New guidelines expand advice on who should take statins

Heart Health

by Cherese Wiley, MD

Nov 28, 2016

If you’re older than 40 and have certain risk factors for heart disease, you might need statins to prevent a stroke or heart attack. New guidelines published in the Journal of the American Medical Association are expanding recommendations on who should be taking cholesterol medications.

Traditionally, doctors would treat two groups of people with statin medication: those with cardiovascular disease and/or with diabetes, and those who had elevated cholesterol numbers. The recommendations are the same for the first group, but have changed for the group in which doctors looked at numbers alone.

The U.S. Preventive Task Force now suggests that we take a more comprehensive approach in determining who should be on statin medication. The new guidelines concluded that if all three of the following apply to you, then you should be on statin medication:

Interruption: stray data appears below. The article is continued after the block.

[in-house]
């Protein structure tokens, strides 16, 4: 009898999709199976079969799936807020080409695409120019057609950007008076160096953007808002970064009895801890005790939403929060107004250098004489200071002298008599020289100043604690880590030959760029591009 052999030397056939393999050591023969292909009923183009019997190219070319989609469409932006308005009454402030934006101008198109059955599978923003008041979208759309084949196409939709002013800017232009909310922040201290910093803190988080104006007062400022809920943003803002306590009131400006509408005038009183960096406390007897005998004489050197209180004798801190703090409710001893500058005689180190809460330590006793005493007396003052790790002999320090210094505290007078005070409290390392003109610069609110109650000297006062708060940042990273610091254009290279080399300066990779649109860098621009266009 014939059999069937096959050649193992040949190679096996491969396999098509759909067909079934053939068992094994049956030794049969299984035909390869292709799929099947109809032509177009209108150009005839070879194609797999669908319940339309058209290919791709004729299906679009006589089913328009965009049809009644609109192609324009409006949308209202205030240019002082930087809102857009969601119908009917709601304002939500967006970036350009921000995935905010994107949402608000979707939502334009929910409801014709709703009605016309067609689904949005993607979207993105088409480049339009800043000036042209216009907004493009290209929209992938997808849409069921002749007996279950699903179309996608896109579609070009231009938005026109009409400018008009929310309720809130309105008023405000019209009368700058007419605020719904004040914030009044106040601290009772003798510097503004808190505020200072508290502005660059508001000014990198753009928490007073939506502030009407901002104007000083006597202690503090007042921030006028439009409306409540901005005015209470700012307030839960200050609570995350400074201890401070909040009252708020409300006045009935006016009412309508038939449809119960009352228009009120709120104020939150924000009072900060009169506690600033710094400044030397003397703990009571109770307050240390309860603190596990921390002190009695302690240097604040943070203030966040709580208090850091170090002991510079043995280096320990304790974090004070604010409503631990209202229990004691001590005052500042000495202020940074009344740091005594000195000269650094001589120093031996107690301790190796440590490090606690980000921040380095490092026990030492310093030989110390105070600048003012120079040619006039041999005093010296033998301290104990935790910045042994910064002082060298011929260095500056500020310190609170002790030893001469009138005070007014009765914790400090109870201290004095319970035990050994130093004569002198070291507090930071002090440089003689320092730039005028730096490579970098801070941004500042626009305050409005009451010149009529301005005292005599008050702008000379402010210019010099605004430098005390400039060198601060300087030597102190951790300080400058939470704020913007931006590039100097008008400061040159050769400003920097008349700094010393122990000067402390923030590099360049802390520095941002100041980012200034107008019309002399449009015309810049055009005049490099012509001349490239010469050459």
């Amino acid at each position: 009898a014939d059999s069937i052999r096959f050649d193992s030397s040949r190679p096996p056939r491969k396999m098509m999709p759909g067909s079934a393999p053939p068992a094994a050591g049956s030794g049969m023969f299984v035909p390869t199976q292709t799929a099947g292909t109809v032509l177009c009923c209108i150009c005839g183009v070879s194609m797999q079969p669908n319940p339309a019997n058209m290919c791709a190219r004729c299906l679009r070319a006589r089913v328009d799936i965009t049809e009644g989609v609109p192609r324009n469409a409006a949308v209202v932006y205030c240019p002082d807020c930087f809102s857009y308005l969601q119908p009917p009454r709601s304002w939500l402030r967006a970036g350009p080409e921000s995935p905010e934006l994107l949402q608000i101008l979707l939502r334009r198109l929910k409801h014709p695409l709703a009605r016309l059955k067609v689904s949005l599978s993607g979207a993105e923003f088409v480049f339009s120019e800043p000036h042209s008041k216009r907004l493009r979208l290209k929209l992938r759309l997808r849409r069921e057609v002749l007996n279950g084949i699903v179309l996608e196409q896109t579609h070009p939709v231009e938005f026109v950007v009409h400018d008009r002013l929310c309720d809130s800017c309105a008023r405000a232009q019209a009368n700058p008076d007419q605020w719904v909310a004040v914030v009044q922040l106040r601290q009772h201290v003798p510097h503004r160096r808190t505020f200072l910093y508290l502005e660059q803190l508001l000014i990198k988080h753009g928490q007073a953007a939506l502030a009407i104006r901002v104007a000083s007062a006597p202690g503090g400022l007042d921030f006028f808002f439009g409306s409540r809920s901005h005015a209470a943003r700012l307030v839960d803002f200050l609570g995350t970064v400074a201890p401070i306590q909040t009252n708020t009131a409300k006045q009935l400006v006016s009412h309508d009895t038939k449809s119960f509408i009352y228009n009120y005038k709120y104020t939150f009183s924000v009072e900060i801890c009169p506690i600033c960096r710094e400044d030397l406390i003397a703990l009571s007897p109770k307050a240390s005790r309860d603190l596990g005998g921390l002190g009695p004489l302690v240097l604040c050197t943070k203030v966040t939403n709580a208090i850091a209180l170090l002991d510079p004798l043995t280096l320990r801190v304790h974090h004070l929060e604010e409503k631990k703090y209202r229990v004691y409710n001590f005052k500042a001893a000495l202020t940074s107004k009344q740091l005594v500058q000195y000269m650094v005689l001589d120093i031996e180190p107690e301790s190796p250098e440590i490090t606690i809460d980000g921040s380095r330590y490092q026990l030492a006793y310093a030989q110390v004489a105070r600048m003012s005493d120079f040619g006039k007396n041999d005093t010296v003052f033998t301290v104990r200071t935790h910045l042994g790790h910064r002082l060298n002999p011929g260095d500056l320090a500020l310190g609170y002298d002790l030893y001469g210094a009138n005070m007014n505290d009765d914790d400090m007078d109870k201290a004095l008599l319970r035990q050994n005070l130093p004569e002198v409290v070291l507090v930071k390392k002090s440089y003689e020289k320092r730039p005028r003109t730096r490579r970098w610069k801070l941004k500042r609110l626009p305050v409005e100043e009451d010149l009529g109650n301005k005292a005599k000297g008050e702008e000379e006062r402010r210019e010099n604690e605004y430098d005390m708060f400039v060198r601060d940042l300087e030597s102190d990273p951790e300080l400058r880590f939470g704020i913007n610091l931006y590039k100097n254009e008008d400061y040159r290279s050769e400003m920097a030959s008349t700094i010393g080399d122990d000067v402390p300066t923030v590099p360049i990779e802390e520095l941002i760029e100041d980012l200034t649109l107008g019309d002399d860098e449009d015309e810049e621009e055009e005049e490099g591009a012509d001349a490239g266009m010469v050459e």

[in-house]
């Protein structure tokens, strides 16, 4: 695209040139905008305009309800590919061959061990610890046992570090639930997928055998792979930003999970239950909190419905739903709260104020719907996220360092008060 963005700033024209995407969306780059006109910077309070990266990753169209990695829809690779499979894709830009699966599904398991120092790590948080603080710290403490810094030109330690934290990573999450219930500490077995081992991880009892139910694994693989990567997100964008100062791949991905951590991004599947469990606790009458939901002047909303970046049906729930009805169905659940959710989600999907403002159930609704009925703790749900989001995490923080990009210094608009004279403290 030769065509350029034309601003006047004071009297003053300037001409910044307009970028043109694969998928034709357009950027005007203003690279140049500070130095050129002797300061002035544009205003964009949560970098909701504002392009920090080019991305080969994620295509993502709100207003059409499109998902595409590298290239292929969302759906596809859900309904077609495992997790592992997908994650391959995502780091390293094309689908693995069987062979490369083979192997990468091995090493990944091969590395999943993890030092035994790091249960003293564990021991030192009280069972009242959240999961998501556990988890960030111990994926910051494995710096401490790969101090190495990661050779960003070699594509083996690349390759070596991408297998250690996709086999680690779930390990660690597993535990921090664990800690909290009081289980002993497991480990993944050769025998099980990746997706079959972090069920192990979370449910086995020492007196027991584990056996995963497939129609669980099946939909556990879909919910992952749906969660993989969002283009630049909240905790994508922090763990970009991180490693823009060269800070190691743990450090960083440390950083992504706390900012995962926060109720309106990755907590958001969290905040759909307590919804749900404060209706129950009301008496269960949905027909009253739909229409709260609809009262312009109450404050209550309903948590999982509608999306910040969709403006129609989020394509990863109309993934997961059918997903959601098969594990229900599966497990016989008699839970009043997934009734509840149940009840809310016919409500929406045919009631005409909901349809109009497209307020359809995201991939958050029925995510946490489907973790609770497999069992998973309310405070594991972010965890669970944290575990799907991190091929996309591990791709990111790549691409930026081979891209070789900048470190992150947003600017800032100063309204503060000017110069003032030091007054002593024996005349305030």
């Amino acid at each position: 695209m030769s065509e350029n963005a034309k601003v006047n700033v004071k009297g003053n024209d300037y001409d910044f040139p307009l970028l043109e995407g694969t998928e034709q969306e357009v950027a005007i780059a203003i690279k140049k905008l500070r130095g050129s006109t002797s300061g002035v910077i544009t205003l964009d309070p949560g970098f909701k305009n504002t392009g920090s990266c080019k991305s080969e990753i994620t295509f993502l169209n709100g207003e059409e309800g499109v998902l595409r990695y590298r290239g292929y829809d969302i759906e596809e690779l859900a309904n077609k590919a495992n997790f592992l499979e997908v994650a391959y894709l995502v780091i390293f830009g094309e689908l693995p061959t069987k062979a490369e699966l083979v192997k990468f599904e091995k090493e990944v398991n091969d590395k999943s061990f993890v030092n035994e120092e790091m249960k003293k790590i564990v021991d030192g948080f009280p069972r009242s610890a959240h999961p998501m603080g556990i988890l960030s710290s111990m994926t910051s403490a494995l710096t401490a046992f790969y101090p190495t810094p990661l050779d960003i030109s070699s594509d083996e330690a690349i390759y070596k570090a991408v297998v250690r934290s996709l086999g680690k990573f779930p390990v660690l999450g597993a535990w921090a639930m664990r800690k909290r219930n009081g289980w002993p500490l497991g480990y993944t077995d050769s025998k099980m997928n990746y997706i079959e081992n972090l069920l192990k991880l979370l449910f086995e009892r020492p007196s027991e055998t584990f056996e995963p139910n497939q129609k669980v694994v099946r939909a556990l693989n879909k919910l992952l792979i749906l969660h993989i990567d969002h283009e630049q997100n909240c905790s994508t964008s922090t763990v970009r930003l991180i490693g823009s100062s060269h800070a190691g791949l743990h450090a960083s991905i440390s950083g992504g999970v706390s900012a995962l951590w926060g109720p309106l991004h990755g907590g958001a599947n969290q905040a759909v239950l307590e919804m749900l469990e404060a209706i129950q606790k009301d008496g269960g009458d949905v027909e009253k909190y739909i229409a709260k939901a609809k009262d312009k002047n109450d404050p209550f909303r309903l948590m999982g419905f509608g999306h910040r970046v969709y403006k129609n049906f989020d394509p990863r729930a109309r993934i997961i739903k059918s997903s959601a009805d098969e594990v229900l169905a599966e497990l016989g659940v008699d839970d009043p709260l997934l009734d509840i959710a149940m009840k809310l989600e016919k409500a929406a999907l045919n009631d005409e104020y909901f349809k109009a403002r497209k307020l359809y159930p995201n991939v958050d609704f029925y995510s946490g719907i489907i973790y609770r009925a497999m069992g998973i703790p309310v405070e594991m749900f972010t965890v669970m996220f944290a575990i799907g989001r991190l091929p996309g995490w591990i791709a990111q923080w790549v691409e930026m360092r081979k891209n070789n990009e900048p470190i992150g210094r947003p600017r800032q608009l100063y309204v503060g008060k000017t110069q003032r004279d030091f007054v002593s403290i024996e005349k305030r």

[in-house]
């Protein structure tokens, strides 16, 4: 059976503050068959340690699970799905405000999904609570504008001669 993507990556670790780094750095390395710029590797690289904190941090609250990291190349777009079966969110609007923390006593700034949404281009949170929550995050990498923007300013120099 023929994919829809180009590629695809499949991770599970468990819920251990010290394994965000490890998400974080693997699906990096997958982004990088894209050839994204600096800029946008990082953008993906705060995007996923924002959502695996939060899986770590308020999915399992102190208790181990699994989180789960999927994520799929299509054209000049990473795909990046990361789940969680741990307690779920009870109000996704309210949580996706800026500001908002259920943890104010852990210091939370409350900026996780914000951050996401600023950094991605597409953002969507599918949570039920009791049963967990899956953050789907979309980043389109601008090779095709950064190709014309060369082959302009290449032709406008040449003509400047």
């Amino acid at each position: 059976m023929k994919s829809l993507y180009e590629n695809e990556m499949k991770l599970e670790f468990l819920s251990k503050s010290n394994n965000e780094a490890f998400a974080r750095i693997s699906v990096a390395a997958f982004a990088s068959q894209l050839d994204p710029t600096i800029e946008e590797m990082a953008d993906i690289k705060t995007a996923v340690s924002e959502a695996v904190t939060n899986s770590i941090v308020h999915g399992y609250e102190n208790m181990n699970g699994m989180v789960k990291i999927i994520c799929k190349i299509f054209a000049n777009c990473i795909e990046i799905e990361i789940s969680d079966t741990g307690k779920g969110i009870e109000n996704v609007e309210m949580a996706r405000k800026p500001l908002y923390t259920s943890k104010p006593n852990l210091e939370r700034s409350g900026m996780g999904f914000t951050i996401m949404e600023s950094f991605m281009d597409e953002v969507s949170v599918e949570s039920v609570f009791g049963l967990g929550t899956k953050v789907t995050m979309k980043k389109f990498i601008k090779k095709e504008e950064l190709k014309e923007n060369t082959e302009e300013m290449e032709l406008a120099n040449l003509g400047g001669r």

• If you’re between 40 and 75 years old,
    • If you have one or more heart disease risk factors like high cholesterol, diabetes, high blood pressure, or smoking; and
    • If you have a calculated 10-year risk of having a cardiovascular event like a heart attack or stroke of 10 percent or greater.

You can determine your 10-year risk using this calculator developed by the American College of Cardiology and the American Heart Association. Basically, your risk is calculated based on the following:

  • Age — the older you are, the higher your risk
  • Gender — males are more at risk than females
  • Race— African Americans are most at risk
  • Cholesterol numbers
  • Blood pressure numbers
  • Whether you have diabetes
  • Whether you’re a smoker

A worrisome calculated risk is greater than 10 percent, but a risk greater than 7 percent also warrants a conversation with your doctor.

There are some side effects associated with statins, so it’s important to weigh the benefits and risks. Most people tolerate statins well, but some may have side effects such as muscle pain and weakness, digestive problems, high blood sugar and confusion. In rare cases they can cause liver problems. But side effects of heart attacks and strokes can be very serious, even fatal. Statins — and most importantly, a healthy lifestyle — can significantly reduce the risk of these serious events.

About the Author

Cherese Wiley, MD, is an internal medicine physician on the medical staff at Baylor University Medical Center at Dallas.

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